The incidence of refeeding syndrome as a result of reintroduction of feeds is high in head and neck cancer patients. A management plan for refeeding syndrome is presented in Table 1. Table 1 Management of refeeding syndrome. Scoring systems, such as P-POSSUM Portsmouth—Physiological and Operative Severity Score for the enUmeration of Mortality and morbidity , which have been extensively validated in colorectal and vascular surgery, do not accurately predict risk in head and neck cancer patients.
The UK multidisciplinary head and neck cancer guidelines recommend using the Revised Lee Cardiac Risk Index to predict cardiac risk in the perioperative period. Management should start with all the available imaging being reviewed jointly by the surgeon and the anaesthetist. The airway that was initially straightforward during a previous anaesthetic may have deteriorated because of the spread of the disease or as a result of treatment Table 2.
Table 2 Sequelae of head and neck cancer treatment. Preoperative evaluation should establish: If face mask ventilation is likely following induction of general anaesthesia?
Management depends on the clinical presentation, individual expertise, and the available equipment. It is essential that anaesthetists are aware of human factors, maintain situational awareness, avoid task fixation, and do not resort to unfamiliar techniques. A coordinated team approach with clear communication is essential. In head and neck cancers, airway difficulty is expected and should be planned for.
The first step is to determine whether intubation is possible after induction of general anaesthesia or whether it would be achieved more safely with an awake technique. When difficulty in tracheal intubation and bag-mask ventilation is predicted or has been experienced previously, awake intubation should be considered. An awake approach potentially offers advantages of maintenance of airway patency, gas exchange, and protection against aspiration during the intubation process.
General anaesthesia worsens airway obstruction, making identification of landmarks difficult on endoscopy. Fibreoptic intubation after induction of general anaesthesia will not always be successful in patients in whom an awake intubation is indicated. Awake tracheostomy under local anaesthesia should be strongly considered as a primary plan in patients with significant obstruction where awake fibreoptic intubation is not feasible.
The theoretical advantage of gas induction is that it is a slow induction that preserves spontaneous ventilation, and if at any point airway obstruction does occur, then the delivery of the inhaled anaesthetic ceases and the patient can theoretically wake up. The NAP-4 report highlighted that, in practice, when total airway obstruction occurs, patients do not exhale the anaesthetic gases and hypoxia rapidly ensues.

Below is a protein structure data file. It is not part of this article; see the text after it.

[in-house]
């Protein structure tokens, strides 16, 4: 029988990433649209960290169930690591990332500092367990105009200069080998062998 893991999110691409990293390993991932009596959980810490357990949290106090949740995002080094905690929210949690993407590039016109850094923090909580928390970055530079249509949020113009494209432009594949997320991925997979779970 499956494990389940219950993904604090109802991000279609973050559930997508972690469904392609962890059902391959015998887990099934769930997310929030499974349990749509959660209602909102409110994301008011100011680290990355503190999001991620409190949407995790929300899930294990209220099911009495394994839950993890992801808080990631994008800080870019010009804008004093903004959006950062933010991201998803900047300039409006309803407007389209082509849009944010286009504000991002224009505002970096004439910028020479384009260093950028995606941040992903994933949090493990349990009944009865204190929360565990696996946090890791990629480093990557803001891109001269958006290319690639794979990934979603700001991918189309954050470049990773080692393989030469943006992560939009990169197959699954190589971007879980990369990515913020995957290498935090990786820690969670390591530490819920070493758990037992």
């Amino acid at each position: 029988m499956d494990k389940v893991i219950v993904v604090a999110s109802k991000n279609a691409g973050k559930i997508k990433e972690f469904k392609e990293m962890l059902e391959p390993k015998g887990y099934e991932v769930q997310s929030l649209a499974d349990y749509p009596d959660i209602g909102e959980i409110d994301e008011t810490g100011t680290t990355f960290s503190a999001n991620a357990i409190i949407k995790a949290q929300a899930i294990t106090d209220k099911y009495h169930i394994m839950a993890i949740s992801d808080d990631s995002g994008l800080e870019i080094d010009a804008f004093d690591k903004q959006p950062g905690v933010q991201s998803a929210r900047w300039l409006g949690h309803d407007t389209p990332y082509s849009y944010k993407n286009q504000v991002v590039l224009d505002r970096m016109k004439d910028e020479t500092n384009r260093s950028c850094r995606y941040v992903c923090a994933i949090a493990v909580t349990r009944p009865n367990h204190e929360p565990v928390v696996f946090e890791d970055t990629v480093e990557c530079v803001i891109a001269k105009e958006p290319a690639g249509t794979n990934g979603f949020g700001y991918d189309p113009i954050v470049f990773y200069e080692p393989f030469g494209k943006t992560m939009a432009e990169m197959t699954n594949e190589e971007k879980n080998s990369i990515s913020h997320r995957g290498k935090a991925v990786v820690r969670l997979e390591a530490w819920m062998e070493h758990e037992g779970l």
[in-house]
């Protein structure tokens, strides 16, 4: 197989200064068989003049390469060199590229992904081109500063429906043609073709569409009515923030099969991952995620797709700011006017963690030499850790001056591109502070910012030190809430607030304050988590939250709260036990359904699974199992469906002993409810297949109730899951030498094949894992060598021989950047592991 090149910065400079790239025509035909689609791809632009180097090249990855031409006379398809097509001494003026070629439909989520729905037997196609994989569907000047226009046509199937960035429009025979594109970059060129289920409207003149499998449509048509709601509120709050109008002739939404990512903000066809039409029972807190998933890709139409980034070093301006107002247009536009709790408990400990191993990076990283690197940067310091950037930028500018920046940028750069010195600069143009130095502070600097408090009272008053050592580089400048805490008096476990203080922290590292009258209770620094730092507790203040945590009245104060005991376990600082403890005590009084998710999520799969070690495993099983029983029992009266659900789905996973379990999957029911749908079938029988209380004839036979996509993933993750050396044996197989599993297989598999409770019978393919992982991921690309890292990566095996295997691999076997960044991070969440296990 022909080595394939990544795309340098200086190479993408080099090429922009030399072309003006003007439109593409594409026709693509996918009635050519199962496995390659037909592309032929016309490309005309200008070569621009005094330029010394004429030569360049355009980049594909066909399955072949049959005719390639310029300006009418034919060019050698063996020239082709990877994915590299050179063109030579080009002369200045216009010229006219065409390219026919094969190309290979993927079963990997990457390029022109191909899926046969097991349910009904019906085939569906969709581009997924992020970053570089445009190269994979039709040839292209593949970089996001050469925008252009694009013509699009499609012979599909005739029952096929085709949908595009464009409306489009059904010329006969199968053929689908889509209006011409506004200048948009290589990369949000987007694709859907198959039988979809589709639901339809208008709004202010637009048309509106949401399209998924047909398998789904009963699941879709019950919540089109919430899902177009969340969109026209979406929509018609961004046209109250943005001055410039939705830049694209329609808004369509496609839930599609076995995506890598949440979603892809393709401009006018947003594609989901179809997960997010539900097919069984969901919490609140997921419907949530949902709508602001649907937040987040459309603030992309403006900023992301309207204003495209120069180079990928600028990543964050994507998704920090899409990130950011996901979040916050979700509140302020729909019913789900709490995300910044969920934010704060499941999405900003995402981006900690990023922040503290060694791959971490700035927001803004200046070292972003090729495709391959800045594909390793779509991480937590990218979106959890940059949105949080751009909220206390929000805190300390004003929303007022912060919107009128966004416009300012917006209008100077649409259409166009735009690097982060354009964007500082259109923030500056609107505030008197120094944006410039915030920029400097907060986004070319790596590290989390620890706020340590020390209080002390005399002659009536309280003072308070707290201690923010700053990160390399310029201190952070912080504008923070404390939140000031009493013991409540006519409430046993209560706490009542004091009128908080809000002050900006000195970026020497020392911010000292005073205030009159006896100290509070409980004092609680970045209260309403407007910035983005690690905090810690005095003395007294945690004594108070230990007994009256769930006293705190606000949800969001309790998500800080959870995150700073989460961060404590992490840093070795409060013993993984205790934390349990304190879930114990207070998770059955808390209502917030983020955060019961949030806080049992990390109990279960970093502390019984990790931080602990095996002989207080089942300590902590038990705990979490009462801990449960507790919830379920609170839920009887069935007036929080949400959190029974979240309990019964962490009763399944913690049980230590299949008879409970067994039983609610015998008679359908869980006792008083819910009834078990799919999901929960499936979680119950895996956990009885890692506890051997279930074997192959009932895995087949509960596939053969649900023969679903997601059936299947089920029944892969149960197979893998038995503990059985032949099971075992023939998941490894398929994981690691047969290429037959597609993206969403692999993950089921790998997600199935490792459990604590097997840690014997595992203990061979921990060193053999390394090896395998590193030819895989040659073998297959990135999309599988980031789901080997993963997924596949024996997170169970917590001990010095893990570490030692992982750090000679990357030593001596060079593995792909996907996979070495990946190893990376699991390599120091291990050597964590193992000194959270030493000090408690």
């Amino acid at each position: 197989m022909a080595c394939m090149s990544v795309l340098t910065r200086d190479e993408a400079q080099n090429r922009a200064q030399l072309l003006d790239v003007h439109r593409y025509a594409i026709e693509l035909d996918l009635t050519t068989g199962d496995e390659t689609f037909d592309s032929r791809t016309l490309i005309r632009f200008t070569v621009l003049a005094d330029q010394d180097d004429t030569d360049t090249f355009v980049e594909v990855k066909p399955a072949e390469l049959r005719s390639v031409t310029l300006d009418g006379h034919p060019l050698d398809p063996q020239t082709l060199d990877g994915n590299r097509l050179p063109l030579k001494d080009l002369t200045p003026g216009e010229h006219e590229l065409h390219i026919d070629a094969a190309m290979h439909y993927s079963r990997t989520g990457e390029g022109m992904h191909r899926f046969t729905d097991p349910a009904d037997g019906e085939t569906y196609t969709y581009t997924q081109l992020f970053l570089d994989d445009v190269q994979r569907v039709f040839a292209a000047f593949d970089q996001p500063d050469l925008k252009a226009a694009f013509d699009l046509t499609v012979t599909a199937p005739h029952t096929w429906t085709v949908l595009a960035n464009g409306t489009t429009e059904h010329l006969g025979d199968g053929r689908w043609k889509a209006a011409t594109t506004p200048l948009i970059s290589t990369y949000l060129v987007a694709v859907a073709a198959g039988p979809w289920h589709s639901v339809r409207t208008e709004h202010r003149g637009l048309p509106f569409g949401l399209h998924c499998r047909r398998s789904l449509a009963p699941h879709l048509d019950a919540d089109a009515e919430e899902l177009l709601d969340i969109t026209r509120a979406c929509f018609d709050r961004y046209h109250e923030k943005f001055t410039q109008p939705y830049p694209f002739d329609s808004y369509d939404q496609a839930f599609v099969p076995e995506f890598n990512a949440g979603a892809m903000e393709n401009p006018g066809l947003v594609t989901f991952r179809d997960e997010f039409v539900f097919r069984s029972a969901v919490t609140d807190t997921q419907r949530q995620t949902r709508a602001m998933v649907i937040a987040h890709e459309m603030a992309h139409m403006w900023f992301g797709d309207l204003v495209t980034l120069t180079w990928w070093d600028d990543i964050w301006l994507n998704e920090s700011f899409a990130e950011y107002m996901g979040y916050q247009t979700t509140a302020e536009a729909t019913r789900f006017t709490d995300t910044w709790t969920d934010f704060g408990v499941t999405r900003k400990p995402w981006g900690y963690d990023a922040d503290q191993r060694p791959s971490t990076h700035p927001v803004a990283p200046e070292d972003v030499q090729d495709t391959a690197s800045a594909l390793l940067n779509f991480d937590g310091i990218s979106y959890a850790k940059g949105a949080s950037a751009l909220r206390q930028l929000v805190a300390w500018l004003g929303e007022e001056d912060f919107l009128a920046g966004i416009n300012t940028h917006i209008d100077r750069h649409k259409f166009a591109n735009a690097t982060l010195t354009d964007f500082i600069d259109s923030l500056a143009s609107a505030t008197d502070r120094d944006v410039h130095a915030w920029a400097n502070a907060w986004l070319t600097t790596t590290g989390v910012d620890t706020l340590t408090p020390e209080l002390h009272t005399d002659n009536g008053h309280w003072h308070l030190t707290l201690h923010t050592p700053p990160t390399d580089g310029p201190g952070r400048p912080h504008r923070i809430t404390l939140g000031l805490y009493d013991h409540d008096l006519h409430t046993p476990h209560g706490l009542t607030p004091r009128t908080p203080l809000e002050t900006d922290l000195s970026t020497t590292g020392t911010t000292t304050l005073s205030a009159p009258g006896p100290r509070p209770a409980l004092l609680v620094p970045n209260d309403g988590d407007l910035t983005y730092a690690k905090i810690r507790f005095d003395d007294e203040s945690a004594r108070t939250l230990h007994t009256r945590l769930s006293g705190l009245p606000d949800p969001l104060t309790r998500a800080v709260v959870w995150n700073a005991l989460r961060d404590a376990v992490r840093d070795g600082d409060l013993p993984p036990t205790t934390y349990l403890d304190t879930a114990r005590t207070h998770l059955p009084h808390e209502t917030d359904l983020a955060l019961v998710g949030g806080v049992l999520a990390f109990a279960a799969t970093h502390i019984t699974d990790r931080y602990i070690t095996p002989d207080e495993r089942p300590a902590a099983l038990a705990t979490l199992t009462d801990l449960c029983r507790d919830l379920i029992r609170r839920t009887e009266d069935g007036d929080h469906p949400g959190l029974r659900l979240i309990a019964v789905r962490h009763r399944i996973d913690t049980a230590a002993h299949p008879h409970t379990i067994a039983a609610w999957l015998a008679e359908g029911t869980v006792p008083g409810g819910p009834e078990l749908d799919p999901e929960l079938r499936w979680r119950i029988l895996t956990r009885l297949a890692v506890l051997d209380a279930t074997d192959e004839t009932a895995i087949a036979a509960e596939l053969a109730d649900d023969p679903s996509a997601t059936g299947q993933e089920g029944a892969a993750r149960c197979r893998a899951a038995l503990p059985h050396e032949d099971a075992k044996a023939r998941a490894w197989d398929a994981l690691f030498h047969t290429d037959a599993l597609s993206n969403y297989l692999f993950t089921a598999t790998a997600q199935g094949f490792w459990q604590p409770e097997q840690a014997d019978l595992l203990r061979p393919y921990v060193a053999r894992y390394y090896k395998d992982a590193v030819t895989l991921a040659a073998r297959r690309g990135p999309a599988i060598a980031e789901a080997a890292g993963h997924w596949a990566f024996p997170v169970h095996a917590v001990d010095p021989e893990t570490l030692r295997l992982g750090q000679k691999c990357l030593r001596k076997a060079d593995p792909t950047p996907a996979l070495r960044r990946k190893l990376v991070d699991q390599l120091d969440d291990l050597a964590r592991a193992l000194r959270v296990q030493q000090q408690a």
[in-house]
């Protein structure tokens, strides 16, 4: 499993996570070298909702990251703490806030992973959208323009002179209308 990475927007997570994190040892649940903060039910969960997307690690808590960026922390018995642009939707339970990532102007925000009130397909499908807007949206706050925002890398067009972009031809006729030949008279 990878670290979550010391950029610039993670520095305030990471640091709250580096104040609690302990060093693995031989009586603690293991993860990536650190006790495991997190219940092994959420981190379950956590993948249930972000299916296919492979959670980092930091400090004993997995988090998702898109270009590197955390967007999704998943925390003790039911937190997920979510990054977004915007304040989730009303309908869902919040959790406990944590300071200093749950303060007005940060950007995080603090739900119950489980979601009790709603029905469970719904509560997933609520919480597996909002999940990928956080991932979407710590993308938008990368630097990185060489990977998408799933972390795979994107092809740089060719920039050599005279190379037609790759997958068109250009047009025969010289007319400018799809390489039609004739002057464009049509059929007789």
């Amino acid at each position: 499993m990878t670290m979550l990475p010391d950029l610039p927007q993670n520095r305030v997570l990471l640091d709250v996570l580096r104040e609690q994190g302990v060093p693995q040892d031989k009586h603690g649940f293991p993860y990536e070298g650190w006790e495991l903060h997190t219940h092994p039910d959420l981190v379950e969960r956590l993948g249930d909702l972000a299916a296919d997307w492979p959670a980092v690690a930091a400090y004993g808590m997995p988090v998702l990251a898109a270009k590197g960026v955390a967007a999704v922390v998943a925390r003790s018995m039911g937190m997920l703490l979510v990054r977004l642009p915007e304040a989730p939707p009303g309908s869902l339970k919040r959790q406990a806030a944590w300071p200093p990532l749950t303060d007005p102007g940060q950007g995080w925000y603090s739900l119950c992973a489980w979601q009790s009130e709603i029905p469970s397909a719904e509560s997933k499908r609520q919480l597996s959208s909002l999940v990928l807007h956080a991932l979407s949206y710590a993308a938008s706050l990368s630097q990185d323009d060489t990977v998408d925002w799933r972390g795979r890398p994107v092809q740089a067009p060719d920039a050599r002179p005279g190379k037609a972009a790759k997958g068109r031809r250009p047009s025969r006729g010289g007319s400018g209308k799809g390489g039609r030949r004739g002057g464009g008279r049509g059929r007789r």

If direct laryngoscopy fails, then this should be accepted, clearly communicated to the team, and the predetermined backup plan put in place. Repeated attempts at direct laryngoscopy risks bleeding and trauma in necrotic, friable tumours and may lead to complete airway obstruction.
Limited evidence exists on the use of video laryngoscopes in head and neck cancers. There is an overlap in predictive markers of difficulty with direct laryngoscopy with previous radiotherapy, malignancy, and previous surgery also leading to difficulty in intubation using video laryngoscopes. Rescue oxygenation techniques must also be discussed at the start with the theatre team, in case the primary plan fails.
The rescue plans may include face mask ventilation, supraglottic ventilation, or a surgical airway. It is essential to bear in mind that insertion and placement of supraglottic airway devices is difficult in patients with trismus, oropharyngeal lesions, and after radiotherapy. Trans-nasal high-flow rapid insufflation ventilatory exchange THRIVE is useful in maintaining oxygen saturation and prolonging the apnoeic window in attempts to secure the airway.
Surgical tracheostomy is essential for the postoperative period when swelling and oedema can lead to airway compromise. All Rights Reserved. Twitter Facebook Email. This Issue.
To reduce the likelihood of complications, Dr. Park said the anesthesia team should be in constant communication with the surgical team and vice versa. Certain cases of free-flap surgeries can take as little as four or five hours, while others take up to 10 to 12 hours. If the anesthesia team knows an approximate time up front, perhaps they will not be as aggressive in administering certain medications or fluids or transfusions. Consequently, Dr. Park encouraged high-volume centers flaps annually to investigate for themselves the effects of anesthesia duration over a five-year study period, using more detailed and accurate patient records.